The interior of the i8 continues where the exterior left off. High quality materials in a futuristic setting. There’s no sign of classic gauges, only LCD panels. The car operates in several different modes depending on whether you want more fuel economy or more performance. The software development necessary to make this car work as well as it does must have been staggering. You can drive the car in electric mode only, which means it won’t be very fast but it gives you plenty of range to get around a big city in silence with almost zero emissions. Put it in sport mode, and the car becomes a different animal entirely. Unless you pulled up next to a Bugatti Veyron at the red light, you wouldn’t have much to worry about.

Perhaps the most interesting new feature are optional laser headlights. This is an entirely new technology which is likely to replace conventional headlights within a number of years. Laser powered headlights are more compact, more efficient and much more bright than any other method used so far. In the dark, the road ahead will be illuminated much farther than current headlights can, which means increased safety and comfort for the driver. In order not to blind anyone else on the road, the system will automatically cut them out of the light beam. BMW and Audi have been having something of an arms race to try and launch the first cars equipped with these kind of lights, showing just how important they think the technology is. Personally I can’t wait to try it.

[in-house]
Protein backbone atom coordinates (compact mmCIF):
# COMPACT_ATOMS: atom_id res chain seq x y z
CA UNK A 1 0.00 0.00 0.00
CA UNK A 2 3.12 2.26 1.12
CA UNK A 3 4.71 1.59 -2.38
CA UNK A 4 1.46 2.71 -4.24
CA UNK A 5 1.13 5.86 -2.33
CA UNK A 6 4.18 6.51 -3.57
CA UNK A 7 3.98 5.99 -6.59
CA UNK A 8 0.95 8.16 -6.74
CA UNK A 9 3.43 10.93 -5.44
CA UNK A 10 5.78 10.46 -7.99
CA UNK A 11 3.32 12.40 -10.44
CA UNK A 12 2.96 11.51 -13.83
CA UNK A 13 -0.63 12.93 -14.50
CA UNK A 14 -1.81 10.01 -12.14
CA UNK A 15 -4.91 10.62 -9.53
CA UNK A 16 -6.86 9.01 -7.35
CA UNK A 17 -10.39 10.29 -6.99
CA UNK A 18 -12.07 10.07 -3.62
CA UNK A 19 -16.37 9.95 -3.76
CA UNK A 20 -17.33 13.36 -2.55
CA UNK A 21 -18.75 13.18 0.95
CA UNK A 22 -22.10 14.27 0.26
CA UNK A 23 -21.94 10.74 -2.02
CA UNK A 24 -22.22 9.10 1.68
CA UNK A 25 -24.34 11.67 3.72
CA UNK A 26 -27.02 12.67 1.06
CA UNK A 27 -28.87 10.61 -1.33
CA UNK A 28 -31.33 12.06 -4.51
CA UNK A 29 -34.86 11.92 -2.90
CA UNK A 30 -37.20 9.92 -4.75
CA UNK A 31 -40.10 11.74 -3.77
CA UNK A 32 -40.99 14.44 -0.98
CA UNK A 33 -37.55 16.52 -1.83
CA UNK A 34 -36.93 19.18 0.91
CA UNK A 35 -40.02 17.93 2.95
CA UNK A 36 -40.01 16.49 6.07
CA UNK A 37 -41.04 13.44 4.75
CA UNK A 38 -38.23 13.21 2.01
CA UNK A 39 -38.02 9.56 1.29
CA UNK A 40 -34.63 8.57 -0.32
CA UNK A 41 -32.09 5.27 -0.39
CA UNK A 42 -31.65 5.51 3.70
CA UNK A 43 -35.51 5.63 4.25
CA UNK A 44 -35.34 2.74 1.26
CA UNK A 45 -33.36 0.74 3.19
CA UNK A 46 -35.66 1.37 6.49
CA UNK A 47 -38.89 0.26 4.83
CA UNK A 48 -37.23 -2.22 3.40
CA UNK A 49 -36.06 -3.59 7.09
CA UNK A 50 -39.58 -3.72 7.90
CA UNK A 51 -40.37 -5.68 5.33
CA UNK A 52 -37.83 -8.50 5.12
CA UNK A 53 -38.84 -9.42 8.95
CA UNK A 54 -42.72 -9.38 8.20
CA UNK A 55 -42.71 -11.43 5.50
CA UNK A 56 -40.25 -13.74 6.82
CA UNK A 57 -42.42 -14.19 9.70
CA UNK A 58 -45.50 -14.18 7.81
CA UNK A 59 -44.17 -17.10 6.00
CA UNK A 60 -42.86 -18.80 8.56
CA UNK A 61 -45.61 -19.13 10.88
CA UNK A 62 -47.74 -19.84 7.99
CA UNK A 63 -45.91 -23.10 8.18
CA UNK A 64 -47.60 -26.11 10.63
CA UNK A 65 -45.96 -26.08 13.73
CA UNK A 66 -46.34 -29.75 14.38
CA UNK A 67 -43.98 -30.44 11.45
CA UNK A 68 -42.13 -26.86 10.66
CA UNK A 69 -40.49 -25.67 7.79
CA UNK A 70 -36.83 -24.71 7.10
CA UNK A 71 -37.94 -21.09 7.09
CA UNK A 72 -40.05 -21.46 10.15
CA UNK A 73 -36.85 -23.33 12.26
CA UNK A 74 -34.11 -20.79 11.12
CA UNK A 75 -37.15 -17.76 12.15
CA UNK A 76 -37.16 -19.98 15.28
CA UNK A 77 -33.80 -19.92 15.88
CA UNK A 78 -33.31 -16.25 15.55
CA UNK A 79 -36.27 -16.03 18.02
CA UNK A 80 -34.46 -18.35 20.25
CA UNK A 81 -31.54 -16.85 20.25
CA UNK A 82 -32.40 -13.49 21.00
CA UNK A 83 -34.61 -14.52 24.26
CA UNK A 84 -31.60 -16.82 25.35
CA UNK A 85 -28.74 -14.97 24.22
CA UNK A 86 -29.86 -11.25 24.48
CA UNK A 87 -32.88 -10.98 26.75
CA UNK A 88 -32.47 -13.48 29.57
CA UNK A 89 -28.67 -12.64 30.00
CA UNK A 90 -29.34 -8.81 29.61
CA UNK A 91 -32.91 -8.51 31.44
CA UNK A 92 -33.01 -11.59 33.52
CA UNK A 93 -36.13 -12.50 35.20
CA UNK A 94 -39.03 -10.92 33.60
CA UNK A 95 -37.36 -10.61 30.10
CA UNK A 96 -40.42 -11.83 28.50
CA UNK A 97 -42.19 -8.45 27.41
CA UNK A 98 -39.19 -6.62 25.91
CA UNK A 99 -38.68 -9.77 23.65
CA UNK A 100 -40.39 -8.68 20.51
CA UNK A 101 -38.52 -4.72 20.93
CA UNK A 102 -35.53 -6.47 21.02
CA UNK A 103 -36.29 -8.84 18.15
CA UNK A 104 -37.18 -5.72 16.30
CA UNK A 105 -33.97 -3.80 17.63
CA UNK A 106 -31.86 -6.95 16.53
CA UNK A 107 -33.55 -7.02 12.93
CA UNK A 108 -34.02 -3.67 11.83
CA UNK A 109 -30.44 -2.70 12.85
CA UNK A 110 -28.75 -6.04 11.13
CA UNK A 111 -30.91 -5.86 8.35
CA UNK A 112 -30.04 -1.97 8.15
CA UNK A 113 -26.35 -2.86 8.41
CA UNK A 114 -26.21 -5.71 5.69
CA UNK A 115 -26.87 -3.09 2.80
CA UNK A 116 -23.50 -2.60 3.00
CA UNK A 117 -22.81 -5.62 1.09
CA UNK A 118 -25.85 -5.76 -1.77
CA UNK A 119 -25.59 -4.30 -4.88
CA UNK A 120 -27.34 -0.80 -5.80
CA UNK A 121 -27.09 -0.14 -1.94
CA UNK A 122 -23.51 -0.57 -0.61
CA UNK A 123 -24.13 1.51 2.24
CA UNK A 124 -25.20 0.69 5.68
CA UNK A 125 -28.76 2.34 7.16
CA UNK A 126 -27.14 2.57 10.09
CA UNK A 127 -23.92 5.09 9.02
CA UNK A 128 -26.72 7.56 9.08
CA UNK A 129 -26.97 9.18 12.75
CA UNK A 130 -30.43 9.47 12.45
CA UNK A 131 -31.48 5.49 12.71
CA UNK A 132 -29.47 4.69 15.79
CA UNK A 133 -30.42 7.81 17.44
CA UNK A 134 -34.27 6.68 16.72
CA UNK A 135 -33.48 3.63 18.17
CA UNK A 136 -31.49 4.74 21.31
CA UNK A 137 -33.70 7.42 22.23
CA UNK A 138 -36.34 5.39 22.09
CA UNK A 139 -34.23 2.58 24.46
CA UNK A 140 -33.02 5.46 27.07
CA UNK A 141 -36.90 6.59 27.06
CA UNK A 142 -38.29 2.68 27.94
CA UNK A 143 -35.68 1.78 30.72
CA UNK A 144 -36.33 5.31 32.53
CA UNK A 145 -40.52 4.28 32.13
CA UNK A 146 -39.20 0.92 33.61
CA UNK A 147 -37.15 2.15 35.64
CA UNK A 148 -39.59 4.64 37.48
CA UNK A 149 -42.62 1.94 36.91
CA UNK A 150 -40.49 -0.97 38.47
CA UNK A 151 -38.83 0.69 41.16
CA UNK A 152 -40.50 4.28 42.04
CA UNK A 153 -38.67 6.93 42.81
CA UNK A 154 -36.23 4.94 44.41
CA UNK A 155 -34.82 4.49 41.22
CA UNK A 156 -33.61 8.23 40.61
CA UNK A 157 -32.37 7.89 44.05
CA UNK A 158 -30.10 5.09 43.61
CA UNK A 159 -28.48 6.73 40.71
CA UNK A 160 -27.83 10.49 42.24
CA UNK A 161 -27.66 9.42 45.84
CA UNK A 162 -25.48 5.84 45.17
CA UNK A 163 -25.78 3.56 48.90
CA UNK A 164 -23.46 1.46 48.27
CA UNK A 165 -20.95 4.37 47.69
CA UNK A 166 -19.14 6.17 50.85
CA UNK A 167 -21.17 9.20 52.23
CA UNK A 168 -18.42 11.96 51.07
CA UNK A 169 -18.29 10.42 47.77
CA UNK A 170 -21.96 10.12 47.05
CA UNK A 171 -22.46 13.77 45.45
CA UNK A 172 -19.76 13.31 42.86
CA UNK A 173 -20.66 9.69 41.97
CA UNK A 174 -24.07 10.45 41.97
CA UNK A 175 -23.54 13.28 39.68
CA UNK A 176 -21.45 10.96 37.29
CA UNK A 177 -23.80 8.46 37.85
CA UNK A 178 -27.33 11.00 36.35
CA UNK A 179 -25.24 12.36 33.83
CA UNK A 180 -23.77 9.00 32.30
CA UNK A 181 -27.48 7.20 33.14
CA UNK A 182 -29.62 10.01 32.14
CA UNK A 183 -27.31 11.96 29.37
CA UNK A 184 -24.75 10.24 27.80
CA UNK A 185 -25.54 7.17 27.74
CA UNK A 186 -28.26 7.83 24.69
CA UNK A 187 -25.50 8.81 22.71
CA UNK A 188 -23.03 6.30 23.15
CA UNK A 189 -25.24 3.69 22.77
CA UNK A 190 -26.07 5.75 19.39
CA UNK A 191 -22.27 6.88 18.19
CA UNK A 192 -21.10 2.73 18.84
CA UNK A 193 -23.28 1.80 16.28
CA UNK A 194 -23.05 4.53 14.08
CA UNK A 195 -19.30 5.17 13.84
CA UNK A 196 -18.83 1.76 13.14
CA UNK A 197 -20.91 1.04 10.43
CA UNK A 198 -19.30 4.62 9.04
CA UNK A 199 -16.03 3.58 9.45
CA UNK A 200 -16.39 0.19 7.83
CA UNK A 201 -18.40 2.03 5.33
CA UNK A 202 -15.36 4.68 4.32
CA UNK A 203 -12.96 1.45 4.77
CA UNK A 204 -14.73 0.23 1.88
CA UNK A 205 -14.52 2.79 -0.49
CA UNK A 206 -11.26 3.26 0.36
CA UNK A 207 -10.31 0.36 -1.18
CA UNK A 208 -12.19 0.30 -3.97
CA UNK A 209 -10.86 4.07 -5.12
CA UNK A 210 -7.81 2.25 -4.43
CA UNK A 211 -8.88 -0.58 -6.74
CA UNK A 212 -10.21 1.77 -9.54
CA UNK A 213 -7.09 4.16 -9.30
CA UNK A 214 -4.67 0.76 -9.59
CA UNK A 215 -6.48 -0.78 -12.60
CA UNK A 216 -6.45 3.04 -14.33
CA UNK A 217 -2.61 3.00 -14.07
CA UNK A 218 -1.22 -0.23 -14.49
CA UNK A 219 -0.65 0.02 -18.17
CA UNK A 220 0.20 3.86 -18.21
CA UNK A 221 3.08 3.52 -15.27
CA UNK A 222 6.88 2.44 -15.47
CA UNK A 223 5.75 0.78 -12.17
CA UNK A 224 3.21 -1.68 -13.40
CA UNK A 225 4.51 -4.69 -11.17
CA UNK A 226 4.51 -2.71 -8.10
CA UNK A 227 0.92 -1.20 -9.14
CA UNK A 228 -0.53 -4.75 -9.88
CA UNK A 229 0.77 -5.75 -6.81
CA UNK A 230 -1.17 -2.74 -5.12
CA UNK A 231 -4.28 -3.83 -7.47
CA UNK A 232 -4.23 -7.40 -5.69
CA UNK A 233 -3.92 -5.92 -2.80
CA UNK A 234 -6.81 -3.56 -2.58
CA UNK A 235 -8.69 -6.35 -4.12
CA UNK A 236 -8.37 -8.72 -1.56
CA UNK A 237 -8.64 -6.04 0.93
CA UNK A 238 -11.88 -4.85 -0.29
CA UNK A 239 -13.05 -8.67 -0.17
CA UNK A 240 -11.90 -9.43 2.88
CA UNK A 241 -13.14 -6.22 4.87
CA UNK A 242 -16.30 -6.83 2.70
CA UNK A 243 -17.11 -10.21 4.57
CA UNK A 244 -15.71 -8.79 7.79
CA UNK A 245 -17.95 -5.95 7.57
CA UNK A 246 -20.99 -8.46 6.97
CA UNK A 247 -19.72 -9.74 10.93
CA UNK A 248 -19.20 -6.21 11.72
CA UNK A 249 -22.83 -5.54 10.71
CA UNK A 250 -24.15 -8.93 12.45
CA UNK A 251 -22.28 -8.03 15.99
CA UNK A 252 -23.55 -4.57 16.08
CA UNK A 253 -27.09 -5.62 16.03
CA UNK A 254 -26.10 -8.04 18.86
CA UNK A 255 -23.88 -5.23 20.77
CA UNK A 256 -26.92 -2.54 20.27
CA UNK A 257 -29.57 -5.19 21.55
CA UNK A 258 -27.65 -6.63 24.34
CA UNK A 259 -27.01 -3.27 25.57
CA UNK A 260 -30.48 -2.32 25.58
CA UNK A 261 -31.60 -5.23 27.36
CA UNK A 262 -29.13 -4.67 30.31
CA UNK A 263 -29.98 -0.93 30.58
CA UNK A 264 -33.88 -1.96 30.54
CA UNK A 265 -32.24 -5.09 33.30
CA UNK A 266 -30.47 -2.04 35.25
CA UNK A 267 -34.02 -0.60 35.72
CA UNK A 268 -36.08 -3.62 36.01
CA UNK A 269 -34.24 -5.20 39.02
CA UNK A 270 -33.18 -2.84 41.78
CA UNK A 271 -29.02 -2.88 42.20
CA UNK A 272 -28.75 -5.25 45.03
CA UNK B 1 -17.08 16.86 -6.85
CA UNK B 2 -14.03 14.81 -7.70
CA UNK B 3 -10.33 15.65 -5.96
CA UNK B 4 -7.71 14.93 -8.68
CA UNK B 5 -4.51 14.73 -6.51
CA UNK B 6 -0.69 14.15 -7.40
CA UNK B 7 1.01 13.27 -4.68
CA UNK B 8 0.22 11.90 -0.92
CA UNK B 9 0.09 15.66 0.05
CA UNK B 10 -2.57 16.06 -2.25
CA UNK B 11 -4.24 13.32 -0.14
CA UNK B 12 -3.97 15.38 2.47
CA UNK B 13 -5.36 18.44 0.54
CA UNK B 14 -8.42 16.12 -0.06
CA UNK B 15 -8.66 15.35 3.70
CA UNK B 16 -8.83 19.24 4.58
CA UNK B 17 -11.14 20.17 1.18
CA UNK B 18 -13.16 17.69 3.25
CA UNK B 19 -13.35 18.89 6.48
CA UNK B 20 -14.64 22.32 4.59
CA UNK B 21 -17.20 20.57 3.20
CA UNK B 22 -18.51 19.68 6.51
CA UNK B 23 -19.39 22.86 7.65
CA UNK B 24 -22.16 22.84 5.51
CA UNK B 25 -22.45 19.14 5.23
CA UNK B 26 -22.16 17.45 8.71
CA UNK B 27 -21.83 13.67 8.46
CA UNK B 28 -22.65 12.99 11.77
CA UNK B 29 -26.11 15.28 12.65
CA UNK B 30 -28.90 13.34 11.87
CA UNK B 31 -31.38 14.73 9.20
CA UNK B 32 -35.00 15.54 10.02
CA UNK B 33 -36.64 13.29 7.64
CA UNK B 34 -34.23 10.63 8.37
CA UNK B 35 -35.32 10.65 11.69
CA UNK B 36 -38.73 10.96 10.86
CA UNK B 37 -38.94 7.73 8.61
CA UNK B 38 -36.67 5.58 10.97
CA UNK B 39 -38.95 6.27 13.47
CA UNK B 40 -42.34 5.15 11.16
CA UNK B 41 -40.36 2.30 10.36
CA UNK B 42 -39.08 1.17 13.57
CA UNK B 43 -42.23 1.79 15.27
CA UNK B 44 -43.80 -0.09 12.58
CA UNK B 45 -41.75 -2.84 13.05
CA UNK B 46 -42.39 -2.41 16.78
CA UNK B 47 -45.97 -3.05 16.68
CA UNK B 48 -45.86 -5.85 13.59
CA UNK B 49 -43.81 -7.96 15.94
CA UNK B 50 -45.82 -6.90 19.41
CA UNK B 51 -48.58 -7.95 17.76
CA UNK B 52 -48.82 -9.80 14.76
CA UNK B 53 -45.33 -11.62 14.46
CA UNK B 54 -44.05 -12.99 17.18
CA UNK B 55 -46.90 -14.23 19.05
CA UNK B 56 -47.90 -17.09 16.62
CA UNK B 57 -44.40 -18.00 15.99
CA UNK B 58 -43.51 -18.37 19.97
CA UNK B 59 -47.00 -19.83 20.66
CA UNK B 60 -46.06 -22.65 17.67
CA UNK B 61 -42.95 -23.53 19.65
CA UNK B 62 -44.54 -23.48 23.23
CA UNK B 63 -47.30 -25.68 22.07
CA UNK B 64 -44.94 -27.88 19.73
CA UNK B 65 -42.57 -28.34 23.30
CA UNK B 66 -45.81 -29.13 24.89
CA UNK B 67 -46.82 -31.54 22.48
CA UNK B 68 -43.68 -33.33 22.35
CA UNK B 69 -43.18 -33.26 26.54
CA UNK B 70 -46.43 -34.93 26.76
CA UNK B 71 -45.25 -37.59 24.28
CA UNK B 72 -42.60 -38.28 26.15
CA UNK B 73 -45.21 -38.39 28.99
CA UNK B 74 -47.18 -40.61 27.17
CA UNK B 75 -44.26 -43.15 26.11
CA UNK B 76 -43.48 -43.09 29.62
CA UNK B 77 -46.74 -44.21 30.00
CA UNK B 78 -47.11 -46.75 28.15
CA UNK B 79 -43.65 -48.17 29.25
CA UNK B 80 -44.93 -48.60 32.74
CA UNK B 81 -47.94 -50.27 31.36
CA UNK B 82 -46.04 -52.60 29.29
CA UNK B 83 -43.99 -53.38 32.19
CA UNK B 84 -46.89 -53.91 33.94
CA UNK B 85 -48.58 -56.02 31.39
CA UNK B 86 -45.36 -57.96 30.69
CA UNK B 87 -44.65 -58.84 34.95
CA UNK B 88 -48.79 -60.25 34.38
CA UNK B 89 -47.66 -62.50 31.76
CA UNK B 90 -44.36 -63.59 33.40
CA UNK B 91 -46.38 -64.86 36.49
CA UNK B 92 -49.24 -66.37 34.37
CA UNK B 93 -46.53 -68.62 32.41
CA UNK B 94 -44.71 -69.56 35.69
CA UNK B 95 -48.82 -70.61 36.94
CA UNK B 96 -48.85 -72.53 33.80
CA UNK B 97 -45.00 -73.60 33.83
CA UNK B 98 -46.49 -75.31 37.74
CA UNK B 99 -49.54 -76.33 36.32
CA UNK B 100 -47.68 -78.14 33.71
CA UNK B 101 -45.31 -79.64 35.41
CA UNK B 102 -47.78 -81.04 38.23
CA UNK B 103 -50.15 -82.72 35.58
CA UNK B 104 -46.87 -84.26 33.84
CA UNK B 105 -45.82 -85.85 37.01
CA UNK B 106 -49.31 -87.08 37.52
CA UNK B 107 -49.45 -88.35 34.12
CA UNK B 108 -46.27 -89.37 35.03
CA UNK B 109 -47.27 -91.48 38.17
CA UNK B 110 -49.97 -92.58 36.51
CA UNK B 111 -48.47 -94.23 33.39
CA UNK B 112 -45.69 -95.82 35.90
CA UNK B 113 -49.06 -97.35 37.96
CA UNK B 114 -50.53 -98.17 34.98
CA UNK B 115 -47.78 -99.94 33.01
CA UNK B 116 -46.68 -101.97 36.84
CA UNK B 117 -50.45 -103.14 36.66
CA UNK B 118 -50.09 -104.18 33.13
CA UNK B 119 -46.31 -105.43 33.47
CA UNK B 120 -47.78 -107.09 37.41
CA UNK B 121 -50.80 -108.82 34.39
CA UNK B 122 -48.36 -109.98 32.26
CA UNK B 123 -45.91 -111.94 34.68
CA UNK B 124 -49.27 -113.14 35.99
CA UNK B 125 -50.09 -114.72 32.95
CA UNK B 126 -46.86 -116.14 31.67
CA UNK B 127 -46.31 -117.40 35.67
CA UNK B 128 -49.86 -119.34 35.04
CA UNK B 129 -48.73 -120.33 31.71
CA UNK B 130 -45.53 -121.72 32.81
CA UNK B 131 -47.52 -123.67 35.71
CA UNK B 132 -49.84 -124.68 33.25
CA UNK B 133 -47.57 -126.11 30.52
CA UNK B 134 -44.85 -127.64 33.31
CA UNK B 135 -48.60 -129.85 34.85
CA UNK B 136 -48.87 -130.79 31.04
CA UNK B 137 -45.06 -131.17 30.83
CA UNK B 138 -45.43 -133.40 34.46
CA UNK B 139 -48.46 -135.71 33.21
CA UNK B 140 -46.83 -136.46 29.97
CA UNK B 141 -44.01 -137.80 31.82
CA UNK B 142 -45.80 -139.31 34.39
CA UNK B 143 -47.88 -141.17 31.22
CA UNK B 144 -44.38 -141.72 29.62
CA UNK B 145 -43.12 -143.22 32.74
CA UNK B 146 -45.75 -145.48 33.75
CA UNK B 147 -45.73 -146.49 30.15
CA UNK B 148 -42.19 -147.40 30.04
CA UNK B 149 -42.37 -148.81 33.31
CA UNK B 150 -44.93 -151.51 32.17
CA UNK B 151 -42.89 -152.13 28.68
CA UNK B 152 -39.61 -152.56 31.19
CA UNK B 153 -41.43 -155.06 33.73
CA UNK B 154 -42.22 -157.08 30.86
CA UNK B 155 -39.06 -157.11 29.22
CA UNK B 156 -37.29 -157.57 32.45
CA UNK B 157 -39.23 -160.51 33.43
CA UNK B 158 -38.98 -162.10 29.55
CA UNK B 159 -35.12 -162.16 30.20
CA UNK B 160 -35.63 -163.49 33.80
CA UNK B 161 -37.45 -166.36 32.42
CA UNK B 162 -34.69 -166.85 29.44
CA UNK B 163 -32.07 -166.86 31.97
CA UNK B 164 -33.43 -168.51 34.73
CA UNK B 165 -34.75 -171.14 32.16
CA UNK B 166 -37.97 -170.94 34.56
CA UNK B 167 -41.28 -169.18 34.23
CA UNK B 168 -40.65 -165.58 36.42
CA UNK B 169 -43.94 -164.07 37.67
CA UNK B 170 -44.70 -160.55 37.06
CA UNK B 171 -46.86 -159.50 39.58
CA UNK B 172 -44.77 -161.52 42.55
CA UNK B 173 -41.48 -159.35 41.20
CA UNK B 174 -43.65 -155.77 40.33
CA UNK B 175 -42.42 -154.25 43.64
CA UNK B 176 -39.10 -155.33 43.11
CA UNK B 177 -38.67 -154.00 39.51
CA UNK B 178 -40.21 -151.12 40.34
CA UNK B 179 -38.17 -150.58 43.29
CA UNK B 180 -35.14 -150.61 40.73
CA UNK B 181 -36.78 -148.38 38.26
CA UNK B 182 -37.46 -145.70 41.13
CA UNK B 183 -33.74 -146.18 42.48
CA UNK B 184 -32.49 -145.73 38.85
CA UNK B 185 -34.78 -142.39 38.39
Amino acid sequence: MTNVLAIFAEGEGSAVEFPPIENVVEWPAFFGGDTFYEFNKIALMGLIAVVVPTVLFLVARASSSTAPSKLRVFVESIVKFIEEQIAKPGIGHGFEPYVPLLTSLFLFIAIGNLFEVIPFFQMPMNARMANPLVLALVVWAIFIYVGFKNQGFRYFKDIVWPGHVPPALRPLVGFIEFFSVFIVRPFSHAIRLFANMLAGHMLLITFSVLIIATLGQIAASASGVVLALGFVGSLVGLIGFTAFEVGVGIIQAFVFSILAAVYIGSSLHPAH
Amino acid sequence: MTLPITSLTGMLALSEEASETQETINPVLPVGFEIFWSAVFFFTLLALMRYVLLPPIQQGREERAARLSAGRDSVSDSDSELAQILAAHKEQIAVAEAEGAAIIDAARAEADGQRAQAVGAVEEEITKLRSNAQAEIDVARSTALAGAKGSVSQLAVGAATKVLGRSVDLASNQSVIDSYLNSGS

What BMW has made here is a car which will become the template for future car designs. It takes a giant leap in terms of efficiency, using very little fuel without sacrificing performance. It’s the first real sports car of a new generation of hybrid cars. The price? List price in Europe is about 165.000 dollars. Nobody said living on the cutting edge was cheap. And remember, you might be buying a real piece of history.

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Mechanisms with Jan Coomans: What’s in a name

Today I’m starting a one man campaign

Few brand names

are more recognized than those of cars. Even people who do not possess an irrational affection for the inanimate objects otherwise known as automobiles, will have no problem explaining what kind of cars Lamborghini makes, or Bentley, or even FIAT.

Everybody knows these names because, love them or hate them, cars are everywhere — not least on TV or in movies. Few people are likely to remember which manufacturer won the 1977 Formula One world championship, but if you ask them instead what car Don Johnson drove in Miami Vice they are likely to remember it was a Ferrari.

In more recent times however, things have become a bit more complicated. As car manufacturing became more large scale, and the global economy more open, some brands started to struggle in the ultra-competitive environment. Many went bankrupt, got sold, went bankrupt again, and so on and so forth. In the process, the big sharks of the industry only got bigger as they decimated the guppies. Some brands died altogether, but others were kept alive by their new owners, in an attempt to diversify their lineup and target different types of customers. Few played this game better than Volkswagen.

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21 августа 2014
Jan Coomans для раздела Механизмы